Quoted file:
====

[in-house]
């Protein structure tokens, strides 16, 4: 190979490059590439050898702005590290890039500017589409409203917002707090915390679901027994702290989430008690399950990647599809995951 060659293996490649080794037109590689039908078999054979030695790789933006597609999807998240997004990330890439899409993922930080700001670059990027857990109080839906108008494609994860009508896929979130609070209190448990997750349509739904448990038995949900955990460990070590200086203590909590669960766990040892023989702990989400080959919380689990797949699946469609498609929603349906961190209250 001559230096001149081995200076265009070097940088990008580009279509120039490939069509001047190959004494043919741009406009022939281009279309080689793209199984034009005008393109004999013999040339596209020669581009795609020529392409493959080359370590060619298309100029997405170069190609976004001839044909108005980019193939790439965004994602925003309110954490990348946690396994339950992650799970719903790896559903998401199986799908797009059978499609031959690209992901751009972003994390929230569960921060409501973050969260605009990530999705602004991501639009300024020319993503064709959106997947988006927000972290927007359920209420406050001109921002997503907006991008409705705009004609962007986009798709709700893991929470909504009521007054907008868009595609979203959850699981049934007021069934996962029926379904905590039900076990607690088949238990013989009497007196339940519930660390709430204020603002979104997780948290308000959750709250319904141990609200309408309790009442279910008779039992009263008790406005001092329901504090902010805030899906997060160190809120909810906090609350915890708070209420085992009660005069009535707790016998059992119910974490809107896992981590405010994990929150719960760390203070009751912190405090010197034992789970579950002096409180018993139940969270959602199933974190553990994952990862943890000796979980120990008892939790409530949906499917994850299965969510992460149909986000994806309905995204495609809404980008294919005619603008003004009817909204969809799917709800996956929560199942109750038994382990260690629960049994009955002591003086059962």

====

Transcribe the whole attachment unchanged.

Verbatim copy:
[in-house]
């Protein structure tokens, strides 16, 4: 190979490059590439050898702005590290890039500017589409409203917002707090915390679901027994702290989430008690399950990647599809995951 060659293996490649080794037109590689039908078999054979030695790789933006597609999807998240997004990330890439899409993922930080700001670059990027857990109080839906108008494609994860009508896929979130609070209190448990997750349509739904448990038995949900955990460990070590200086203590909590669960766990040892023989702990989400080959919380689990797949699946469609498609929603349906961190209250 001559230096001149081995200076265009070097940088990008580009279509120039490939069509001047190959004494043919741009406009022939281009279309080689793209199984034009005008393109004999013999040339596209020669581009795609020529392409493959080359370590060619298309100029997405170069190609976004001839044909108005980019193939790439965004994602925003309110954490990348946690396994339950992650799970719903790896559903998401199986799908797009059978499609031959690209992901751009972003994390929230569960921060409501973050969260605009990530999705602004991501639009300024020319993503064709959106997947988006927000972290927007359920209420406050001109921002997503907006991008409705705009004609962007986009798709709700893991929470909504009521007054907008868009595609979203959850699981049934007021069934996962029926379904905590039900076990607690088949238990013989009497007196339940519930660390709430204020603002979104997780948290308000959750709250319904141990609200309408309790009442279910008779039992009263008790406005001092329901504090902010805030899906997060160190809120909810906090609350915890708070209420085992009660005069009535707790016998059992119910974490809107896992981590405010994990929150719960760390203070009751912190405090010197034992789970579950002096409180018993139940969270959602199933974190553990994952990862943890000796979980120990008892939790409530949906499917994850299965969510992460149909986000994806309905995204495609809404980008294919005619603008003004009817909204969809799917709800996956929560199942109750038994382990260690629960049994009955002591003086059962």